Minority groups in Scotland 'still disadvantaged'
People from ethnic minorities in Scotland are four times more likely than the general population to live in overcrowded accommodation, according to the Equality and Human Rights Commission (EHRC).
They are also twice as likely to be poor and out of work.
EHRC said the findings will provide a baseline against which to measure progress in future.
The Scottish government said it was working to eradicating racism.
Cabinet Secretary for Equalities Angela Constance pointed to the Race Equality Framework, published in March 2016, which she described as a "ground-breaking approach to advancing race equality".
She said: "It's completely unacceptable that minority ethnic households should face any barriers to education, employment and housing.
"That is why we are leading the way across the UK, undertaking a wide-range of actions to address these inequalities."
The EHRC report draws together evidence across a wide range of social issues.
It says ethnic minority households are four times more likely than white households to live in overcrowded properties - 11.8% compared with 2.9%.
After housing costs, 36% of people from ethnic minorities were in poverty, compared with 17% of white people.
Unemployment rates for people from ethnic minorities in 2013 were significantly higher than for the population as a whole - 13.2% compared with 6.9%.
Abdul Boostani came to Scotland as an asylum seeker from Afghanistan 16 years ago. He has a degree from Strathclyde University, but has struggled to find work.
He told BBC Radio's Good Morning Scotland programme: "Always people were initially looking for experience which I didn't really have.
"Then later on there was a recession and unemployment was going up nationally. I think the ethnic minority communities were more affected compared with the native community of Scotland."
Most ethnic minority pupils do much better at school than their white classmates, but Gypsy, Roma and Traveller children do much worse.
Just over half of Gypsies and Travellers in Scotland are economically inactive, and many live in what the Scottish Parliament's Equal Opportunities Committee described as "horrendous conditions".
Significance of the report
BBC reporter Huw Williams
The report pulls together a vast amount of existing evidence, and the EHRC hopes that by presenting all the findings in one piece of work it will have an impact much greater than the sum of its parts.
There's an acknowledgement that the issues in Scotland are different from - perhaps haven't hit the headlines as much as - the picture in England and Wales.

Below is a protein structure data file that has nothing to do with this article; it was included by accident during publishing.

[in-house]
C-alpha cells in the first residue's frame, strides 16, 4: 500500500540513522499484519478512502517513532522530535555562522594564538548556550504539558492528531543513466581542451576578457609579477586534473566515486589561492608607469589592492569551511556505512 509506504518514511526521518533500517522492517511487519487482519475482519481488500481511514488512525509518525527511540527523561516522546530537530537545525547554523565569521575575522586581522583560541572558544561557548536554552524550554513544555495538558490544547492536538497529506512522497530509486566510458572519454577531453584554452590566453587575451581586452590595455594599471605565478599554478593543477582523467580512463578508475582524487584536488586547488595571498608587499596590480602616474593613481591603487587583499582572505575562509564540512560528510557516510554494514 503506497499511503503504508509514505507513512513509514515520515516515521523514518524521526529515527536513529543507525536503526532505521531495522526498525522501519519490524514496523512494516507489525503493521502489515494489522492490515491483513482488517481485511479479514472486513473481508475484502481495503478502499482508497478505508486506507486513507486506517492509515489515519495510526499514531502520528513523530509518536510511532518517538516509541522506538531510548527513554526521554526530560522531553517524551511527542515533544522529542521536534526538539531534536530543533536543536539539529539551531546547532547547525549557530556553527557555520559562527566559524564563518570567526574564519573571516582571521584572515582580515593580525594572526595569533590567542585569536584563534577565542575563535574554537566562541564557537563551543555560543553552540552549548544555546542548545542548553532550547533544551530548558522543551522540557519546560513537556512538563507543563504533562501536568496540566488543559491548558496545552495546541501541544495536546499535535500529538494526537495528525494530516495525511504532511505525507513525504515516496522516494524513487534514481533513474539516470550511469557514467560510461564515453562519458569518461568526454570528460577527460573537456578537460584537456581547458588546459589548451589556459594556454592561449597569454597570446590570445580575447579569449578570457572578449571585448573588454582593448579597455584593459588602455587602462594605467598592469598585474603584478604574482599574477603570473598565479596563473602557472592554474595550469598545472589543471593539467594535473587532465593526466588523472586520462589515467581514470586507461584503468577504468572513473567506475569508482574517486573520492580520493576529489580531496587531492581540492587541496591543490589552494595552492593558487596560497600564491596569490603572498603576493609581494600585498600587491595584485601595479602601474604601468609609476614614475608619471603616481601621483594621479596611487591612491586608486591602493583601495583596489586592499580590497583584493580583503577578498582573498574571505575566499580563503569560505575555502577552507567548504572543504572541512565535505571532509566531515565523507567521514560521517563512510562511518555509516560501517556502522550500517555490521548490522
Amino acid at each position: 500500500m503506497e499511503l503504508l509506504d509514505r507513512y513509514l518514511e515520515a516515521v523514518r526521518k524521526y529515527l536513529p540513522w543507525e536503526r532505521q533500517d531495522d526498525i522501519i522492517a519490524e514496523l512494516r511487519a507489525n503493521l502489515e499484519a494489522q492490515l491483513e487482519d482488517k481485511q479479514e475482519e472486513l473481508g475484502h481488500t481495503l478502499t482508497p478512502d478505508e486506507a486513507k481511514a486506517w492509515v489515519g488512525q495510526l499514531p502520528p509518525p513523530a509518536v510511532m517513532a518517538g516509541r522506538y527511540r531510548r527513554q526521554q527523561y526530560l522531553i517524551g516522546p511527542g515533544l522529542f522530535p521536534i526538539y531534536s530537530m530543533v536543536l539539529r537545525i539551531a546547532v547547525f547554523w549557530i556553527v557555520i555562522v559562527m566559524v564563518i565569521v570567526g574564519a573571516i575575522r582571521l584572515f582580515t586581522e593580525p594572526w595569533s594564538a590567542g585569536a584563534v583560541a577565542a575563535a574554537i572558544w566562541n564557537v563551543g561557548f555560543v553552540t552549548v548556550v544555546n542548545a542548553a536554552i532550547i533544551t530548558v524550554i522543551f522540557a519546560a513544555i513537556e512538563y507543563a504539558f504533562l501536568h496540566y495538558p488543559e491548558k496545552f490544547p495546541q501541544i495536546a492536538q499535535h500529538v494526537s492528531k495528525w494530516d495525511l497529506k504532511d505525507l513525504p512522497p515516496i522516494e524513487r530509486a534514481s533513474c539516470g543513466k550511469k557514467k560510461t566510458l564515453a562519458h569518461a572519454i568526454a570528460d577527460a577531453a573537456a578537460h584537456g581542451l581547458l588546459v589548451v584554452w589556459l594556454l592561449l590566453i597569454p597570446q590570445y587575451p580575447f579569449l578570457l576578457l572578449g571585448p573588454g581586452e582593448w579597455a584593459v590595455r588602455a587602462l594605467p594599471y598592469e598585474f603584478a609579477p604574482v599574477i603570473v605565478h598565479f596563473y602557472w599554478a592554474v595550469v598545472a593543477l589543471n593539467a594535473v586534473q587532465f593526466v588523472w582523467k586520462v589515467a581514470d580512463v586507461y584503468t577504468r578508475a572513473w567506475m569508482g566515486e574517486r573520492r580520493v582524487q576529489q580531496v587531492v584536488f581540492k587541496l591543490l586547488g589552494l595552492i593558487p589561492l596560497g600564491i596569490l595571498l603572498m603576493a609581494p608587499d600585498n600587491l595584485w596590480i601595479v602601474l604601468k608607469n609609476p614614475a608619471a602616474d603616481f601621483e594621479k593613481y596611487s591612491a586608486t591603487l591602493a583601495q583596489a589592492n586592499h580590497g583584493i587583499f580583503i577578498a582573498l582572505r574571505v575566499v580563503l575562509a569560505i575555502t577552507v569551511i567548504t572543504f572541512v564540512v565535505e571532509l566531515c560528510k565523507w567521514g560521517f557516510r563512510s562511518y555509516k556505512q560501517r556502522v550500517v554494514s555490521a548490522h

That may in part be because in the past Scots public bodies haven't broken their statistics down by ethnic origin. In one telling phrase, about access to mental health services, the authors say: "There is limited data available for Scotland, however, these gaps do not relate to the absence of an issue, but simply an absence of data."
It's obviously also relevant that the proportion of the population from non-white ethnic groups is just 4% in Scotland, compared with around 13% across the UK.
There are problems accessing health services.
In Scotland, a greater proportion of Gypsy/Travellers rated their health as "bad" or "very bad" (15%) compared with the average for Scotland (6%).
And Scottish government analysis of the 2011 Census found that older Indian, Pakistani and Bangladeshi women report considerably worse health than older men in these ethnic minorities.
Research by the Marie Curie terminal care charity found that Black, Asian and "Other" ethnic minority communities are underrepresented among those using palliative care services at the end of life.
There are more foetal and infant deaths where the mother identifies as "South Asian" or "Other" ethnicity than would be expected.
The report also highlights what it calls "significant occupational segregation".
Polish people had the highest rates of work - 81% are either employed or self-employed.
Gypsy/Travellers, Arab and Chinese people are the least likely to be in work. But, the report said, Arab and Chinese people in Scotland include a high proportion of students.
Of Indians living in Scotland, 38% work in wholesale or retail (compared with 15% for the general population). And almost a third of Chinese people here are employed in the accommodation and food industries (against a 6% national figure).
People from an ethnic minority background are underrepresented in senior management jobs in Scotland; in the police and criminal justice system; on local councils; and in take-up of Modern Apprenticeships.
The authors note that in Scotland racially-motivated hate crime is falling, but remains the most commonly reported hate crime.
Alastair Pringle, the director of EHRC in Scotland, said: "Inequality damages everyone and weakens the fabric of our society.
"We need to get better at dealing with the different causes of poverty and unemployment, educational outcomes and the housing conditions."